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Context: In front-crawl swimming, the upper limbs perform alternating movements with the aim of achieving a continuous application of force in the water, leading to lower intracyclic velocity variation (dv). This parameter has been identified as a crucial criterion for swimmers’ evaluation. Purpose: To examine the assessment of intracyclic force variation (dF) and to analyze its relationship with dv and swimming performance. Methods: A total of 22 high-level male swimmers performed a maximal-effort 50-m front-crawl time trial and a 30-s maximal-effort fully tethered swimming test, which were randomly assigned. Instantaneous velocity was obtained by a speedometer and force by a strain-gauge system. Results: Similarity was observed between the tests, with dF attaining much higher magnitudes than dv (P < .001; d = 8.89). There were no differences in stroke rate or in physiological responses between tethered and free swimming, with a high level of agreement for the stroke rate and blood lactate increase. Swimming velocity presented a strong negative linear relationship with dF (r = −.826, P < .001) and a moderate negative nonlinear relationship with dv (r = .734, P < .01). With the addition of the maximum impulse to dF, multiple-regression analysis explained 83% of the free-swimming performance. Conclusions: Assessing dF is a promising approach for evaluating a swimmer’s performance. From the experiments, this new parameter showed that swimmers with higher dF also present higher dv, leading to a decrease in performance.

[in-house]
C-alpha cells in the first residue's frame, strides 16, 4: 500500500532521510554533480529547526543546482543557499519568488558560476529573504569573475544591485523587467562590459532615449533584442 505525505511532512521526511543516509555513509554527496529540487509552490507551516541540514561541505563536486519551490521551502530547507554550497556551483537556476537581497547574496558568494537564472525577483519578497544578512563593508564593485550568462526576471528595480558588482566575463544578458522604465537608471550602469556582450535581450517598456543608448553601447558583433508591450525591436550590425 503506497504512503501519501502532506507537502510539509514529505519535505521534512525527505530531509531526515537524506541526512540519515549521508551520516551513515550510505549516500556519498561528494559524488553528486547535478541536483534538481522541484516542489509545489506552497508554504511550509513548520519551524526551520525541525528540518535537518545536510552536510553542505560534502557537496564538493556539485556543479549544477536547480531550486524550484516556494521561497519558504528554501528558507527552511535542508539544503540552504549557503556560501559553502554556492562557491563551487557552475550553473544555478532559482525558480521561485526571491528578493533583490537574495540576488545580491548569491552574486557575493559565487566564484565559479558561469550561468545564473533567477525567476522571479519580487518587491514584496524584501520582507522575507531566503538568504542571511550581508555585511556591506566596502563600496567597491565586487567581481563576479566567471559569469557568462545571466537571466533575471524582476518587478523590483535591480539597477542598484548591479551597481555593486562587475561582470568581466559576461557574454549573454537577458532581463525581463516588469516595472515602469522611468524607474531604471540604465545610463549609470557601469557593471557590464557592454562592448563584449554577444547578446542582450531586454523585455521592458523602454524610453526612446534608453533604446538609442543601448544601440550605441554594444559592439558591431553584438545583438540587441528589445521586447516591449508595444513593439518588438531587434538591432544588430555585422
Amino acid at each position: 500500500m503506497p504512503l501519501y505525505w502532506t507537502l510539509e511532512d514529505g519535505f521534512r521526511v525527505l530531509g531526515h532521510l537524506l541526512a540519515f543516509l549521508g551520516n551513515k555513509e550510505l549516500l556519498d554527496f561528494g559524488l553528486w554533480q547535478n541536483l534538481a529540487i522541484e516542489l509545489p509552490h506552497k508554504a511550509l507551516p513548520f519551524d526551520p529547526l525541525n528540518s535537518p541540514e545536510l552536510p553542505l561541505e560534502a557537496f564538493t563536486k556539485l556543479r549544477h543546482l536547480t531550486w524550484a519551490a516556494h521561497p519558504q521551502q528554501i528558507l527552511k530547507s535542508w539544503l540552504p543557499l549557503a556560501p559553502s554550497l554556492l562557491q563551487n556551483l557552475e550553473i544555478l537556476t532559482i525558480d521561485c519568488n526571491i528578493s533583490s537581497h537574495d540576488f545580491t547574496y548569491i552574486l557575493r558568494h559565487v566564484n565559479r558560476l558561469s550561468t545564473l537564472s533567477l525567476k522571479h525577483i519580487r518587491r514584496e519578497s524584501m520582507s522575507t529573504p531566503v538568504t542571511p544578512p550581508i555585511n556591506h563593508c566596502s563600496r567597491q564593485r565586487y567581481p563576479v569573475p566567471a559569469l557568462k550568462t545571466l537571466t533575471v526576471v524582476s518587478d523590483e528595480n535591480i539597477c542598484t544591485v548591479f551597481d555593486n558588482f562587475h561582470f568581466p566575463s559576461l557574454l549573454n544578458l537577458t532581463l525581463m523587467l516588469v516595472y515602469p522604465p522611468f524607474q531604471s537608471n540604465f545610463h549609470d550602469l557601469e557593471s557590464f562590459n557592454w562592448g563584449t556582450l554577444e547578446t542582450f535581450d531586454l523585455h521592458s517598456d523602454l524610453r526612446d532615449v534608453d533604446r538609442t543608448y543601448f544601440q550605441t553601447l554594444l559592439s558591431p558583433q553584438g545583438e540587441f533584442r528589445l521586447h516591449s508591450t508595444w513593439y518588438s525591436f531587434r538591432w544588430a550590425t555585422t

Morouço is with the Center for Rapid and Sustainable Product Development, Polytechnic Inst of Leiria, Leiria, Portugal. Barbosa is with the National Inst of Education, Nanyang Technological University, Singapore, Singapore. Arellano is with the Physical Education and Sport Dept, Faculty of Sports Sciences, University of Granada, Granada, Spain. Vilas-Boas is with the Center of Research, Education, Innovation and Intervention in Sport, Faculty of Sport, and Porto Biomechanics Laboratory (LABIOMEP), University of Porto, Porto, Portugal.

Morouço (pedro.morouco@ipleiria.pt) is corresponding author.
International Journal of Sports Physiology and Performance
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